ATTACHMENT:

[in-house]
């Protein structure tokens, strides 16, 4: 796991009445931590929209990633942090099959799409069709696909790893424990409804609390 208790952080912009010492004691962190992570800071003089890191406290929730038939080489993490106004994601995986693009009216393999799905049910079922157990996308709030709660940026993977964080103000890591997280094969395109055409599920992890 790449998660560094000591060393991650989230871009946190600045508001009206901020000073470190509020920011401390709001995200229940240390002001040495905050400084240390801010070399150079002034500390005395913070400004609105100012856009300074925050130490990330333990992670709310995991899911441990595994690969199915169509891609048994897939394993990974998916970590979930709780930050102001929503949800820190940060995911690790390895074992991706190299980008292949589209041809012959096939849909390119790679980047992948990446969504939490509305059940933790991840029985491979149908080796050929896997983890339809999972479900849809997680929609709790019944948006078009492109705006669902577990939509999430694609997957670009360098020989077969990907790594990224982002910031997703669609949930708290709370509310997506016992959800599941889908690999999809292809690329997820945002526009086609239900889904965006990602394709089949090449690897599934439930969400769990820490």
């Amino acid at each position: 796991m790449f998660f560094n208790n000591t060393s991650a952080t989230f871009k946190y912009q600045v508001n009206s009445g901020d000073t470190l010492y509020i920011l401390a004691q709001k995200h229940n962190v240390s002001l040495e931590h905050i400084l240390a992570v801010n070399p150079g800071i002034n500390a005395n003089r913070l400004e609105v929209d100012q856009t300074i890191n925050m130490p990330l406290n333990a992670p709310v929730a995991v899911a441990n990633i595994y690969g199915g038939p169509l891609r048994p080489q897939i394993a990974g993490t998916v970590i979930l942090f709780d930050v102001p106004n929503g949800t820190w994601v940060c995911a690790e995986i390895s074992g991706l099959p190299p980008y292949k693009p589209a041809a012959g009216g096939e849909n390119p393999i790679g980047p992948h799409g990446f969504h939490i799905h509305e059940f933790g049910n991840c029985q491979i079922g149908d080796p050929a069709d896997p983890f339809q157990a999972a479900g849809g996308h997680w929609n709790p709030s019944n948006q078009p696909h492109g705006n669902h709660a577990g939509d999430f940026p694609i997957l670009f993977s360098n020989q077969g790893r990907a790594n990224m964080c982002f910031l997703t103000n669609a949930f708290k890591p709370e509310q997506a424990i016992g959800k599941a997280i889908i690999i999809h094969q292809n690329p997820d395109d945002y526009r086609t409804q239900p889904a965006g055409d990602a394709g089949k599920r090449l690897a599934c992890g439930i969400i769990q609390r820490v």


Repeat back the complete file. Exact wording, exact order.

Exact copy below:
[in-house]
């Protein structure tokens, strides 16, 4: 796991009445931590929209990633942090099959799409069709696909790893424990409804609390 208790952080912009010492004691962190992570800071003089890191406290929730038939080489993490106004994601995986693009009216393999799905049910079922157990996308709030709660940026993977964080103000890591997280094969395109055409599920992890 790449998660560094000591060393991650989230871009946190600045508001009206901020000073470190509020920011401390709001995200229940240390002001040495905050400084240390801010070399150079002034500390005395913070400004609105100012856009300074925050130490990330333990992670709310995991899911441990595994690969199915169509891609048994897939394993990974998916970590979930709780930050102001929503949800820190940060995911690790390895074992991706190299980008292949589209041809012959096939849909390119790679980047992948990446969504939490509305059940933790991840029985491979149908080796050929896997983890339809999972479900849809997680929609709790019944948006078009492109705006669902577990939509999430694609997957670009360098020989077969990907790594990224982002910031997703669609949930708290709370509310997506016992959800599941889908690999999809292809690329997820945002526009086609239900889904965006990602394709089949090449690897599934439930969400769990820490």
């Amino acid at each position: 796991m790449f998660f560094n208790n000591t060393s991650a952080t989230f871009k946190y912009q600045v508001n009206s009445g901020d000073t470190l010492y509020i920011l401390a004691q709001k995200h229940n962190v240390s002001l040495e931590h905050i400084l240390a992570v801010n070399p150079g800071i002034n500390a005395n003089r913070l400004e609105v929209d100012q856009t300074i890191n925050m130490p990330l406290n333990a992670p709310v929730a995991v899911a441990n990633i595994y690969g199915g038939p169509l891609r048994p080489q897939i394993a990974g993490t998916v970590i979930l942090f709780d930050v102001p106004n929503g949800t820190w994601v940060c995911a690790e995986i390895s074992g991706l099959p190299p980008y292949k693009p589209a041809a012959g009216g096939e849909n390119p393999i790679g980047p992948h799409g990446f969504h939490i799905h509305e059940f933790g049910n991840c029985q491979i079922g149908d080796p050929a069709d896997p983890f339809q157990a999972a479900g849809g996308h997680w929609n709790p709030s019944n948006q078009p696909h492109g705006n669902h709660a577990g939509d999430f940026p694609i997957l670009f993977s360098n020989q077969g790893r990907a790594n990224m964080c982002f910031l997703t103000n669609a949930f708290k890591p709370e509310q997506a424990i016992g959800k599941a997280i889908i690999i999809h094969q292809n690329p997820d395109d945002y526009r086609t409804q239900p889904a965006g055409d990602a394709g089949k599920r090449l690897a599934c992890g439930i969400i769990q609390r820490v």